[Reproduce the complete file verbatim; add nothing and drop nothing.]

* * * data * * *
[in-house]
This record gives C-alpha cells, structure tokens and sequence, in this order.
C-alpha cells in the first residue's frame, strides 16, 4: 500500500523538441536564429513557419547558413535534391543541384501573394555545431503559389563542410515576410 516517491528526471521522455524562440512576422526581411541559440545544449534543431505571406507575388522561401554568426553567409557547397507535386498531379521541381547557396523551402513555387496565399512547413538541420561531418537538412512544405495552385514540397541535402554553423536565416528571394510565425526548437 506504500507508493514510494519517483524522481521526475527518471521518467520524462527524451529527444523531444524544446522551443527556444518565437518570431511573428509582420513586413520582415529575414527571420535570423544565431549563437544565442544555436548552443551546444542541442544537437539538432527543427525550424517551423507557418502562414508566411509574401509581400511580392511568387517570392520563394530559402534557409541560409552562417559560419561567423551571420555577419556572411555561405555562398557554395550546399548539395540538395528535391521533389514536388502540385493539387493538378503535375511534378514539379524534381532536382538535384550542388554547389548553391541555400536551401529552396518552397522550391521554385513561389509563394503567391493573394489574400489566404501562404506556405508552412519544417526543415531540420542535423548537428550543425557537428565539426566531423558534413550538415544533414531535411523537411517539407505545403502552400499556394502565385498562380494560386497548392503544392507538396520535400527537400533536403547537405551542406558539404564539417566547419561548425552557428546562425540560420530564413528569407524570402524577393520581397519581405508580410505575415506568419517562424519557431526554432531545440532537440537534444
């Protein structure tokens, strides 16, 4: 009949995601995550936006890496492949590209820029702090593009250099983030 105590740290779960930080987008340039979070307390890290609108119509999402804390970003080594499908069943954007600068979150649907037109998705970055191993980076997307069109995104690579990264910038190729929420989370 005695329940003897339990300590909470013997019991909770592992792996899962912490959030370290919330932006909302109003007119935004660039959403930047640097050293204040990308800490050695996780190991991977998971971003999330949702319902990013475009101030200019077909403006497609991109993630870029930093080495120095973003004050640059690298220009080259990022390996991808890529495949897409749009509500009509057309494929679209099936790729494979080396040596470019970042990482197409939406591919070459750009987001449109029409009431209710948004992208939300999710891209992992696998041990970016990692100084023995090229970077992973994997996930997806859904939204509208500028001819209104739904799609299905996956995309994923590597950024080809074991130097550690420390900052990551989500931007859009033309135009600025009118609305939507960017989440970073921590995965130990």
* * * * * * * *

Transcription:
[in-house]
This record gives C-alpha cells, structure tokens and sequence, in this order.
C-alpha cells in the first residue's frame, strides 16, 4: 500500500523538441536564429513557419547558413535534391543541384501573394555545431503559389563542410515576410 516517491528526471521522455524562440512576422526581411541559440545544449534543431505571406507575388522561401554568426553567409557547397507535386498531379521541381547557396523551402513555387496565399512547413538541420561531418537538412512544405495552385514540397541535402554553423536565416528571394510565425526548437 506504500507508493514510494519517483524522481521526475527518471521518467520524462527524451529527444523531444524544446522551443527556444518565437518570431511573428509582420513586413520582415529575414527571420535570423544565431549563437544565442544555436548552443551546444542541442544537437539538432527543427525550424517551423507557418502562414508566411509574401509581400511580392511568387517570392520563394530559402534557409541560409552562417559560419561567423551571420555577419556572411555561405555562398557554395550546399548539395540538395528535391521533389514536388502540385493539387493538378503535375511534378514539379524534381532536382538535384550542388554547389548553391541555400536551401529552396518552397522550391521554385513561389509563394503567391493573394489574400489566404501562404506556405508552412519544417526543415531540420542535423548537428550543425557537428565539426566531423558534413550538415544533414531535411523537411517539407505545403502552400499556394502565385498562380494560386497548392503544392507538396520535400527537400533536403547537405551542406558539404564539417566547419561548425552557428546562425540560420530564413528569407524570402524577393520581397519581405508580410505575415506568419517562424519557431526554432531545440532537440537534444
């Protein structure tokens, strides 16, 4: 009949995601995550936006890496492949590209820029702090593009250099983030 105590740290779960930080987008340039979070307390890290609108119509999402804390970003080594499908069943954007600068979150649907037109998705970055191993980076997307069109995104690579990264910038190729929420989370 005695329940003897339990300590909470013997019991909770592992792996899962912490959030370290919330932006909302109003007119935004660039959403930047640097050293204040990308800490050695996780190991991977998971971003999330949702319902990013475009101030200019077909403006497609991109993630870029930093080495120095973003004050640059690298220009080259990022390996991808890529495949897409749009509500009509057309494929679209099936790729494979080396040596470019970042990482197409939406591919070459750009987001449109029409009431209710948004992208939300999710891209992992696998041990970016990692100084023995090229970077992973994997996930997806859904939204509208500028001819209104739904799609299905996956995309994923590597950024080809074991130097550690420390900052990551989500931007859009033309135009600025009118609305939507960017989440970073921590995965130990």